Mike Ashley’s Sports Direct bets £43m on Tesco recovery

Sportswear retailer agrees complicated put option for 23 million Tesco shares

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The Independent Online

Mike Ashley’s Sports Direct has taken a bet that Tesco’s shares will improve as the embattled supermarket giant faces the worst crisis in its 95-year history.

His Sports Direct empire has agreed a complicated “put” option with Goldman Sachs banking on a recovery in Tesco’s shares, which have dived nearly 16 per cent this week on the revelation of a £250 million hole in its accounts.

The agreement — similar to another bet Ashley made on Debenhams’ shares this year — will leave Sports Direct with a maximum exposure of £43 million, the company said.

Experts were left guessing as to the billionaire’s motivations, which could see Sports Direct pocket a profit if shares were to rise. However, they today edged down 1.5p to 193.42p.

The retailer said only that the deal “reflects Sports Direct’s growing relationship with Tesco and belief in Tesco’s long-term future”.

Sports Direct’s only relationship with Tesco is outside the UK in some of its central European and South-east Asian markets, where the supermarket has leased some sites to the sporting goods chain. It has been suggested that Ashley could use the deal to get inside other stores due to be shut by Tesco to expand his overseas business.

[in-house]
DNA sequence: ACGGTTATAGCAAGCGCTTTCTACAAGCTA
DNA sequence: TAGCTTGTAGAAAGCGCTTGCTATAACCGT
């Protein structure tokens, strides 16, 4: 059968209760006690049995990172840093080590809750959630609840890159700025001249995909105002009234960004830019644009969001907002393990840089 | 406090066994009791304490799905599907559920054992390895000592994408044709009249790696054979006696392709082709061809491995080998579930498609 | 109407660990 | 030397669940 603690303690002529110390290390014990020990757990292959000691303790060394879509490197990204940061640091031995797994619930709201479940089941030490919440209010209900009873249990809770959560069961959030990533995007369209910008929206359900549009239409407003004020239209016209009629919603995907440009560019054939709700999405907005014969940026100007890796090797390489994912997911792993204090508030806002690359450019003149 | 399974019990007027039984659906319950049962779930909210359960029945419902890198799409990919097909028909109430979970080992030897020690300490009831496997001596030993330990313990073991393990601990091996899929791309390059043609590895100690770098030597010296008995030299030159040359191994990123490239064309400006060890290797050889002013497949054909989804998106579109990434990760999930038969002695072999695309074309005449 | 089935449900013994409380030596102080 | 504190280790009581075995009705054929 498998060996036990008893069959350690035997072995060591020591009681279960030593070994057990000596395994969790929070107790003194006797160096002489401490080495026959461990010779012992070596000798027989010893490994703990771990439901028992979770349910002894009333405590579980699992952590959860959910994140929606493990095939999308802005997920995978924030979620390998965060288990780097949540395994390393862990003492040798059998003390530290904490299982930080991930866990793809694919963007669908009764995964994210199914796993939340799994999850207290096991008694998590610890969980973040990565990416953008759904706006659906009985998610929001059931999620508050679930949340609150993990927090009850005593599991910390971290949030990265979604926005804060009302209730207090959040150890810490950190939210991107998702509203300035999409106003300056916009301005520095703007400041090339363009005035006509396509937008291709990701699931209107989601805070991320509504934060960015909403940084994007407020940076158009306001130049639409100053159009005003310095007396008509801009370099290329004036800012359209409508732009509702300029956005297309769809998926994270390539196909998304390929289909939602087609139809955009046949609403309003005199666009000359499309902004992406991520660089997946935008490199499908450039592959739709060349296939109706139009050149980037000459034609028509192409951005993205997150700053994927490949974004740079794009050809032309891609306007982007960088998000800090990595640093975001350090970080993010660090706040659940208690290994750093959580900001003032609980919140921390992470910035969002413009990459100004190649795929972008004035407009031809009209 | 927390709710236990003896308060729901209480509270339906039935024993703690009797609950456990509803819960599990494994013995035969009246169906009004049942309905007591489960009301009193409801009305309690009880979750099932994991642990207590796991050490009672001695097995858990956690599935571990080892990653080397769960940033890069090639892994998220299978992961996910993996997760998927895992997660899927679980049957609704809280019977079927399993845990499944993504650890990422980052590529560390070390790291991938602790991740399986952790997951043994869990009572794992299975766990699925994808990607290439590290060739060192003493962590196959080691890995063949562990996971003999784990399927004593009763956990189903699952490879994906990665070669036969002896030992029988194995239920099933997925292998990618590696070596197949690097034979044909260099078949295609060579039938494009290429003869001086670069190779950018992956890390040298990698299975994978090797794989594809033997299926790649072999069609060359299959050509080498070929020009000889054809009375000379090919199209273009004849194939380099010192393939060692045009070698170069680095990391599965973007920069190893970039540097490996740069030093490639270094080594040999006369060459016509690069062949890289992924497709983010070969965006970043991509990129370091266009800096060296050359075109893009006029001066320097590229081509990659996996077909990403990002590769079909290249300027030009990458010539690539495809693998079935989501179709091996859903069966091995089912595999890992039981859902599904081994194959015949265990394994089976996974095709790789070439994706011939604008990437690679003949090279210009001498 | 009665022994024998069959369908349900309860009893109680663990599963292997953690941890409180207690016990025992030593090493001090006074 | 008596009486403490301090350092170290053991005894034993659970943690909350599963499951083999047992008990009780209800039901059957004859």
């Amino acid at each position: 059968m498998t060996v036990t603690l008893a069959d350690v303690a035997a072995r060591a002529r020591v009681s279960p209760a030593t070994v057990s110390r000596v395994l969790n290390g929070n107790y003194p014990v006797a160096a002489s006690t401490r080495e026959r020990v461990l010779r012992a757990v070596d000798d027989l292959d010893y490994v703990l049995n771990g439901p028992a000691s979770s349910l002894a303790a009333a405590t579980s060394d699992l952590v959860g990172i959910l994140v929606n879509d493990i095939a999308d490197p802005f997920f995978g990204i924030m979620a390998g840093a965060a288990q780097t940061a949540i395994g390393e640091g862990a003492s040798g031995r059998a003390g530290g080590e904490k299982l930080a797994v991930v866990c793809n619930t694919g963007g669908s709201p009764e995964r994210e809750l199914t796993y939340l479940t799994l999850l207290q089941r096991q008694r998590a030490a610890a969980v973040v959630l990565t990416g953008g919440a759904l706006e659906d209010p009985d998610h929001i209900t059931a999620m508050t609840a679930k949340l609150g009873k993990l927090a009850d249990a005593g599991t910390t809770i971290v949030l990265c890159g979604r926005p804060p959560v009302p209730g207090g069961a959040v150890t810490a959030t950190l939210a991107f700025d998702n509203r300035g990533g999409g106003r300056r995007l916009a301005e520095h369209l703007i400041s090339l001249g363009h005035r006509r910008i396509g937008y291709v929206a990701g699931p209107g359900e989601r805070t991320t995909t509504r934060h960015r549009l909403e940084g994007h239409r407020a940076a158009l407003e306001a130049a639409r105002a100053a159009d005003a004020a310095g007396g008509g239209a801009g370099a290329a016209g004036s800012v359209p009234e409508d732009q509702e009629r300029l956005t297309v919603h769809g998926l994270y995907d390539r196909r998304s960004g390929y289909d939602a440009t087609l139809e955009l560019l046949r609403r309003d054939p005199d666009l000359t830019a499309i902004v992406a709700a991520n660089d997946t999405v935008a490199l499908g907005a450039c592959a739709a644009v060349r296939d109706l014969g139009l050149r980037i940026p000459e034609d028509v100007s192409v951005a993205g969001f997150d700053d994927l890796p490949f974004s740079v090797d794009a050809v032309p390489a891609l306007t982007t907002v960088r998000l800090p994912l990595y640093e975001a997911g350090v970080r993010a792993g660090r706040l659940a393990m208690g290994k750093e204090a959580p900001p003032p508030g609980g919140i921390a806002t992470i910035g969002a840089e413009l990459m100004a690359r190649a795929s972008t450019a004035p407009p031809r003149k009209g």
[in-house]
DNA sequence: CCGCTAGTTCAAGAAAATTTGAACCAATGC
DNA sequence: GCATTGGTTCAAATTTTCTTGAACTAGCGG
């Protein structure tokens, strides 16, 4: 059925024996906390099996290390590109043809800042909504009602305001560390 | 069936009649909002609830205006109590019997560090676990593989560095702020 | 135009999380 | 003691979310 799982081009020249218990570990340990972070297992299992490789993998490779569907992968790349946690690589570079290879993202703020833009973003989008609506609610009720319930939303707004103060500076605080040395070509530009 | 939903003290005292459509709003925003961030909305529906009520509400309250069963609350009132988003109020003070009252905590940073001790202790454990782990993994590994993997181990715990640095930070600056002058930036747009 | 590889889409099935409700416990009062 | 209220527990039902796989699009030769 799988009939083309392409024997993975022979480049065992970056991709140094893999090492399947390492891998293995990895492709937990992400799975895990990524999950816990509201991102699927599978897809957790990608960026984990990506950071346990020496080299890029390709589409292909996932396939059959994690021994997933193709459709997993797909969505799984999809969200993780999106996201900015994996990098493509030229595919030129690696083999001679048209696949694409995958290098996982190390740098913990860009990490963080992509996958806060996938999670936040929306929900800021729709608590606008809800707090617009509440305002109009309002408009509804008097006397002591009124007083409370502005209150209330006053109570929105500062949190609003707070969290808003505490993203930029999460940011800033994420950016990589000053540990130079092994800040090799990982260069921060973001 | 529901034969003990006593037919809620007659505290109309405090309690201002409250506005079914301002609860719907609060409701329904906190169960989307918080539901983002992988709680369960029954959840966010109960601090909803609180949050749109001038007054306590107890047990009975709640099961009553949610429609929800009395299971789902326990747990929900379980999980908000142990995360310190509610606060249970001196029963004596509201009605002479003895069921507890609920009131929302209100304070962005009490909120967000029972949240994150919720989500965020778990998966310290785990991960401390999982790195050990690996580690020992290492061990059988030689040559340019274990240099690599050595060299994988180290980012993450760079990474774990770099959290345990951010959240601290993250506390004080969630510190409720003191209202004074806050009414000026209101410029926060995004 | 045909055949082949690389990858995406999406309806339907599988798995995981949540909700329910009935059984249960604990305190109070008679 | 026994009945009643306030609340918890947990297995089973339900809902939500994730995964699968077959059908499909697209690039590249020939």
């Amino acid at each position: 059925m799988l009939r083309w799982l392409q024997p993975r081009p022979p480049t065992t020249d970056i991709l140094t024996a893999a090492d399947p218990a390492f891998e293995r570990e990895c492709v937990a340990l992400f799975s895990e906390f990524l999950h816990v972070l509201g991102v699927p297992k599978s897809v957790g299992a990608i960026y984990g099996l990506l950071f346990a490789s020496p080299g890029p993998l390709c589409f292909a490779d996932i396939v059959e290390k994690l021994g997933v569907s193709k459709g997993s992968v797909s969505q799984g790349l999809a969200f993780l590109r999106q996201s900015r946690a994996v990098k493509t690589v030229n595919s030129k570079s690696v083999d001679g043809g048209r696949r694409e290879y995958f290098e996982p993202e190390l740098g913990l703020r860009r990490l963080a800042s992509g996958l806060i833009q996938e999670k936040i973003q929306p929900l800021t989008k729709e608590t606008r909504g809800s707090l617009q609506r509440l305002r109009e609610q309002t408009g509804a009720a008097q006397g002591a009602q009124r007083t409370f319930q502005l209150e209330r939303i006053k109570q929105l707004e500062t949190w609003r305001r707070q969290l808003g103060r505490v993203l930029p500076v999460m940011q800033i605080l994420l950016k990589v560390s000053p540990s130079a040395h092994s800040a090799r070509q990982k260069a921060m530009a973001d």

A similar put option was made with Goldman Sachs in January over Debenhams’ share price recovering and was used by Ashley to sell more goods through its department stores.


News of the deal came amid growing concerns over Tesco’s admission that ex-finance officer Laurie McIlwee has not been in charge of its finances for five months despite the fact he was not officially set to leave the company until next month.

Meanwhile, it has emerged that MPs are considering whether to launch a new investigation into claims of the aggressive behaviour of supermarkets towards their suppliers in the wake of the Tesco scandal.

The powerful House of Commons Business Select Committee is mulling over whether to haul in supermarket bosses about the demands for bonuses and discounts they make of the companies whose goods they sell. Tesco’s over-estimation of its half-year profits forecast by £250 million is thought to be because of the way it accounted for such extra revenues from suppliers.

The business select committee chairman Adrian Bailey MP told The Independent he was watching the Tesco situation “very closely”, adding that he was “flabbergasted” at the supermarket’s mess.